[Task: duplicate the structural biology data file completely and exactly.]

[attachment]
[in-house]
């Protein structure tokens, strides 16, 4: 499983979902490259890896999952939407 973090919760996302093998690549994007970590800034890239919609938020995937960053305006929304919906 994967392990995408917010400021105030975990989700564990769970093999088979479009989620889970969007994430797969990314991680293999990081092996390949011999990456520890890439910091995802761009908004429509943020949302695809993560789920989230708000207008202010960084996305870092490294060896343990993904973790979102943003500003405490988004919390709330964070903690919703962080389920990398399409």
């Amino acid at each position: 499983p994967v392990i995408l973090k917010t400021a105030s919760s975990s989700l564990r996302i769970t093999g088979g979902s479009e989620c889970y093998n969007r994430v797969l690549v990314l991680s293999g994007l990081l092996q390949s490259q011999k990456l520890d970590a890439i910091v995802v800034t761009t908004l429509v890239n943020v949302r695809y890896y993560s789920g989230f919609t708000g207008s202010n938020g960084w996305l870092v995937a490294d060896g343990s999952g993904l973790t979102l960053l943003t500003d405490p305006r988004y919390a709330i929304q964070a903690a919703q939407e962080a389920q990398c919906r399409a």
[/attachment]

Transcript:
[in-house]
């Protein structure tokens, strides 16, 4: 499983979902490259890896999952939407 973090919760996302093998690549994007970590800034890239919609938020995937960053305006929304919906 994967392990995408917010400021105030975990989700564990769970093999088979479009989620889970969007994430797969990314991680293999990081092996390949011999990456520890890439910091995802761009908004429509943020949302695809993560789920989230708000207008202010960084996305870092490294060896343990993904973790979102943003500003405490988004919390709330964070903690919703962080389920990398399409």
């Amino acid at each position: 499983p994967v392990i995408l973090k917010t400021a105030s919760s975990s989700l564990r996302i769970t093999g088979g979902s479009e989620c889970y093998n969007r994430v797969l690549v990314l991680s293999g994007l990081l092996q390949s490259q011999k990456l520890d970590a890439i910091v995802v800034t761009t908004l429509v890239n943020v949302r695809y890896y993560s789920g989230f919609t708000g207008s202010n938020g960084w996305l870092v995937a490294d060896g343990s999952g993904l973790t979102l960053l943003t500003d405490p305006r988004y919390a709330i929304q964070a903690a919703q939407e962080a389920q990398c919906r399409a």